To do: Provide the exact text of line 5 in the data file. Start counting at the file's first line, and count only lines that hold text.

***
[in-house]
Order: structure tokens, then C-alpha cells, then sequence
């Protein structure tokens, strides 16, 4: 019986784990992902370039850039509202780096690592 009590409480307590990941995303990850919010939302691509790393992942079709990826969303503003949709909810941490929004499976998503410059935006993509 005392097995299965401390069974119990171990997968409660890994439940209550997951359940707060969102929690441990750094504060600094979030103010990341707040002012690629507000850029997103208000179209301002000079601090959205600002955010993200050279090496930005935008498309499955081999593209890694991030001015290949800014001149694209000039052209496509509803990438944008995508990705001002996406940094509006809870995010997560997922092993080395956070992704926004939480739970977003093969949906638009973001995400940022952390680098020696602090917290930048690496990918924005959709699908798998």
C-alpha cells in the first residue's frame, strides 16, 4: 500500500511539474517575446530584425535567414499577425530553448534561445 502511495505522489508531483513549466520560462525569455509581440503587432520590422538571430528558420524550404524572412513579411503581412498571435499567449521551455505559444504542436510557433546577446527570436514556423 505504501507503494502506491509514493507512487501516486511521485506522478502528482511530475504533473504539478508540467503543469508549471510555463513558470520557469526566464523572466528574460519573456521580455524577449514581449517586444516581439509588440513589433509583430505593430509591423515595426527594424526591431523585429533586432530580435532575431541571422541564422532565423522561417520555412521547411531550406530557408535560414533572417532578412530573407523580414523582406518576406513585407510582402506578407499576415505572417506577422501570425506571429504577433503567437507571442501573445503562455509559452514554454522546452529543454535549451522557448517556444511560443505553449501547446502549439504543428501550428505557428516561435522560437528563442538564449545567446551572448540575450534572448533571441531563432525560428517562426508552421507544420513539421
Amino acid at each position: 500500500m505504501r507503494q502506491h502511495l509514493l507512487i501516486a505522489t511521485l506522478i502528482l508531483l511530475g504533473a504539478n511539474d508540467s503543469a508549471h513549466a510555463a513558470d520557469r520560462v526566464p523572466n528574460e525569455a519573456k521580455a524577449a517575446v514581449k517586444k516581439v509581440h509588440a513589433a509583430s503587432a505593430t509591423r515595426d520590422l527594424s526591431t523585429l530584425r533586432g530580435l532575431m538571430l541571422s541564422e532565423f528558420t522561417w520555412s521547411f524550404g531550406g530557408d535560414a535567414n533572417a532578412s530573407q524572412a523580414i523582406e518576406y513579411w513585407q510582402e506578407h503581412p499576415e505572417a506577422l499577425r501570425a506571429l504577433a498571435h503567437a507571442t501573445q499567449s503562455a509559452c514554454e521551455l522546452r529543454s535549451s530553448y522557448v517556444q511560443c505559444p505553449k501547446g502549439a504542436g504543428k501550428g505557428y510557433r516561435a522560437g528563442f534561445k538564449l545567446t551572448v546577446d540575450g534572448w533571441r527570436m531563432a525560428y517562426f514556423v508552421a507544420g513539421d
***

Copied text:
Amino acid at each position: 500500500m505504501r507503494q502506491h502511495l509514493l507512487i501516486a505522489t511521485l506522478i502528482l508531483l511530475g504533473a504539478n511539474d508540467s503543469a508549471h513549466a510555463a513558470d520557469r520560462v526566464p523572466n528574460e525569455a519573456k521580455a524577449a517575446v514581449k517586444k516581439v509581440h509588440a513589433a509583430s503587432a505593430t509591423r515595426d520590422l527594424s526591431t523585429l530584425r533586432g530580435l532575431m538571430l541571422s541564422e532565423f528558420t522561417w520555412s521547411f524550404g531550406g530557408d535560414a535567414n533572417a532578412s530573407q524572412a523580414i523582406e518576406y513579411w513585407q510582402e506578407h503581412p499576415e505572417a506577422l499577425r501570425a506571429l504577433a498571435h503567437a507571442t501573445q499567449s503562455a509559452c514554454e521551455l522546452r529543454s535549451s530553448y522557448v517556444q511560443c505559444p505553449k501547446g502549439a504542436g504543428k501550428g505557428y510557433r516561435a522560437g528563442f534561445k538564449l545567446t551572448v546577446d540575450g534572448w533571441r527570436m531563432a525560428y517562426f514556423v508552421a507544420g513539421d